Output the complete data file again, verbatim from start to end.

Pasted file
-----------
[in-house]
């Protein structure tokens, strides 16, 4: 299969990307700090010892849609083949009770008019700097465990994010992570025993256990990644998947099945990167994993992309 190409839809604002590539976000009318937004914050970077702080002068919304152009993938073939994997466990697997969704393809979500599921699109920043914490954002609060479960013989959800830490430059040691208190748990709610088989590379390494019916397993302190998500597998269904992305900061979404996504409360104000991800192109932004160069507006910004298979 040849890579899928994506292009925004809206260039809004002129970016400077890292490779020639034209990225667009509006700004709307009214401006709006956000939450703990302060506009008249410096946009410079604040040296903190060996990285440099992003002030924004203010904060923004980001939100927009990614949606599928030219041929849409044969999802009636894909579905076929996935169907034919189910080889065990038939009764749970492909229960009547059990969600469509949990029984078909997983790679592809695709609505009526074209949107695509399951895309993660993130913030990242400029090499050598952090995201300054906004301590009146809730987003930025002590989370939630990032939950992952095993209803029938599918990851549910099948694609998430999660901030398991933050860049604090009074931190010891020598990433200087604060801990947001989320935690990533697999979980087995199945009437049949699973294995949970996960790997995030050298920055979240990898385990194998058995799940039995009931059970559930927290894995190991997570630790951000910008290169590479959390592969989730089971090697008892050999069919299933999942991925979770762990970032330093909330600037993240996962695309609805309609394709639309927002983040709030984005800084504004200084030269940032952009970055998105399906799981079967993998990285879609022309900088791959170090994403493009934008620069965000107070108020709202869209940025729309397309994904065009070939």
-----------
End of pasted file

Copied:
[in-house]
């Protein structure tokens, strides 16, 4: 299969990307700090010892849609083949009770008019700097465990994010992570025993256990990644998947099945990167994993992309 190409839809604002590539976000009318937004914050970077702080002068919304152009993938073939994997466990697997969704393809979500599921699109920043914490954002609060479960013989959800830490430059040691208190748990709610088989590379390494019916397993302190998500597998269904992305900061979404996504409360104000991800192109932004160069507006910004298979 040849890579899928994506292009925004809206260039809004002129970016400077890292490779020639034209990225667009509006700004709307009214401006709006956000939450703990302060506009008249410096946009410079604040040296903190060996990285440099992003002030924004203010904060923004980001939100927009990614949606599928030219041929849409044969999802009636894909579905076929996935169907034919189910080889065990038939009764749970492909229960009547059990969600469509949990029984078909997983790679592809695709609505009526074209949107695509399951895309993660993130913030990242400029090499050598952090995201300054906004301590009146809730987003930025002590989370939630990032939950992952095993209803029938599918990851549910099948694609998430999660901030398991933050860049604090009074931190010891020598990433200087604060801990947001989320935690990533697999979980087995199945009437049949699973294995949970996960790997995030050298920055979240990898385990194998058995799940039995009931059970559930927290894995190991997570630790951000910008290169590479959390592969989730089971090697008892050999069919299933999942991925979770762990970032330093909330600037993240996962695309609805309609394709639309927002983040709030984005800084504004200084030269940032952009970055998105399906799981079967993998990285879609022309900088791959170090994403493009934008620069965000107070108020709202869209940025729309397309994904065009070939």